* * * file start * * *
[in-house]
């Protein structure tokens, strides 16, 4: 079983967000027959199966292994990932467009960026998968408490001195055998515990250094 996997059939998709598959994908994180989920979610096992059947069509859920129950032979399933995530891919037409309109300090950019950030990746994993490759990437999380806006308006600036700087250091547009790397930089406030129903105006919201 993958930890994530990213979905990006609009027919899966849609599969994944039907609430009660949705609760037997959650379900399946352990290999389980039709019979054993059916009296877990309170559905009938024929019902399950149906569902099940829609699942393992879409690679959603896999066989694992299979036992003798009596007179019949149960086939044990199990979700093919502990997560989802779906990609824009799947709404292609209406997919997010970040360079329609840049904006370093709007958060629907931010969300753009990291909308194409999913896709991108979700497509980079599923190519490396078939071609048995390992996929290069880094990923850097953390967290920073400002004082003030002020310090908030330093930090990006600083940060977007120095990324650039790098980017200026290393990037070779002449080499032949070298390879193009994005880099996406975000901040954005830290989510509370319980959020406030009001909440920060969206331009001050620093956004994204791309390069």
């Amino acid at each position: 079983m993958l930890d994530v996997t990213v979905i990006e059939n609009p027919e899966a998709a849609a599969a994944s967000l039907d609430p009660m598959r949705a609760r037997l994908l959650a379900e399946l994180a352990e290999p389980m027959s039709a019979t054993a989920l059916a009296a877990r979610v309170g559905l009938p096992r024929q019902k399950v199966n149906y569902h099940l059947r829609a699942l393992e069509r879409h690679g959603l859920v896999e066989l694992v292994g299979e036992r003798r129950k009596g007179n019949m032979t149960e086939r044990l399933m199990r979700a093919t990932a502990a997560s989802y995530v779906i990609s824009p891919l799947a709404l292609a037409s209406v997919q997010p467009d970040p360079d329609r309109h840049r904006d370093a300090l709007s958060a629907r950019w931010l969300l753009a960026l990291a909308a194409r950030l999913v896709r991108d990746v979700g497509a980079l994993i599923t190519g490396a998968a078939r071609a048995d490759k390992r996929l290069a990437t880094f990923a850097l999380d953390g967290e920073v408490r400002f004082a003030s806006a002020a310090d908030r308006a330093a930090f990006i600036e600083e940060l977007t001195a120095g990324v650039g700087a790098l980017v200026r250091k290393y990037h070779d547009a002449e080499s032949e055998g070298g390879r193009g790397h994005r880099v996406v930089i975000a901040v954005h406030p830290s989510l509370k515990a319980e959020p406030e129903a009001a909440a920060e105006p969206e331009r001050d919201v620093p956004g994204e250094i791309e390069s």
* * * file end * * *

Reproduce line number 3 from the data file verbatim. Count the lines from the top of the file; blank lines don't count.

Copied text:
């Amino acid at each position: 079983m993958l930890d994530v996997t990213v979905i990006e059939n609009p027919e899966a998709a849609a599969a994944s967000l039907d609430p009660m598959r949705a609760r037997l994908l959650a379900e399946l994180a352990e290999p389980m027959s039709a019979t054993a989920l059916a009296a877990r979610v309170g559905l009938p096992r024929q019902k399950v199966n149906y569902h099940l059947r829609a699942l393992e069509r879409h690679g959603l859920v896999e066989l694992v292994g299979e036992r003798r129950k009596g007179n019949m032979t149960e086939r044990l399933m199990r979700a093919t990932a502990a997560s989802y995530v779906i990609s824009p891919l799947a709404l292609a037409s209406v997919q997010p467009d970040p360079d329609r309109h840049r904006d370093a300090l709007s958060a629907r950019w931010l969300l753009a960026l990291a909308a194409r950030l999913v896709r991108d990746v979700g497509a980079l994993i599923t190519g490396a998968a078939r071609a048995d490759k390992r996929l290069a990437t880094f990923a850097l999380d953390g967290e920073v408490r400002f004082a003030s806006a002020a310090d908030r308006a330093a930090f990006i600036e600083e940060l977007t001195a120095g990324v650039g700087a790098l980017v200026r250091k290393y990037h070779d547009a002449e080499s032949e055998g070298g390879r193009g790397h994005r880099v996406v930089i975000a901040v954005h406030p830290s989510l509370k515990a319980e959020p406030e129903a009001a909440a920060e105006p969206e331009r001050d919201v620093p956004g994204e250094i791309e390069s």